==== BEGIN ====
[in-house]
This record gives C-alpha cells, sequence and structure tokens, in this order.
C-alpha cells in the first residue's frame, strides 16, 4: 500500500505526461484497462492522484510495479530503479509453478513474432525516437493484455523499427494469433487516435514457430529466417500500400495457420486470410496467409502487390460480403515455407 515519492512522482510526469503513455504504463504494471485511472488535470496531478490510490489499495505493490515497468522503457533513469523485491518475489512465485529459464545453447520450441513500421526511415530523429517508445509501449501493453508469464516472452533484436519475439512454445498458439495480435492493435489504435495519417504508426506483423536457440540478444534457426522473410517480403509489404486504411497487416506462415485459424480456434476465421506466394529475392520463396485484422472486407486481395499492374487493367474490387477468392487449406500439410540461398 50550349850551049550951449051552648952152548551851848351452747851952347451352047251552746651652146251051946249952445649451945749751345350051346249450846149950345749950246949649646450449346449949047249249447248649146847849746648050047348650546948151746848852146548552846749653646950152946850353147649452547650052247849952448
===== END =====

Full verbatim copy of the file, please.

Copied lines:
[in-house]
This record gives C-alpha cells, sequence and structure tokens, in this order.
C-alpha cells in the first residue's frame, strides 16, 4: 500500500505526461484497462492522484510495479530503479509453478513474432525516437493484455523499427494469433487516435514457430529466417500500400495457420486470410496467409502487390460480403515455407 515519492512522482510526469503513455504504463504494471485511472488535470496531478490510490489499495505493490515497468522503457533513469523485491518475489512465485529459464545453447520450441513500421526511415530523429517508445509501449501493453508469464516472452533484436519475439512454445498458439495480435492493435489504435495519417504508426506483423536457440540478444534457426522473410517480403509489404486504411497487416506462415485459424480456434476465421506466394529475392520463396485484422472486407486481395499492374487493367474490387477468392487449406500439410540461398 50550349850551049550951449051552648952152548551851848351452747851952347451352047251552746651652146251051946249952445649451945749751345350051346249450846149950345749950246949649646450449346449949047249249447248649146847849746648050047348650546948151746848852146548552846749653646950152946850353147649452547650052247849952448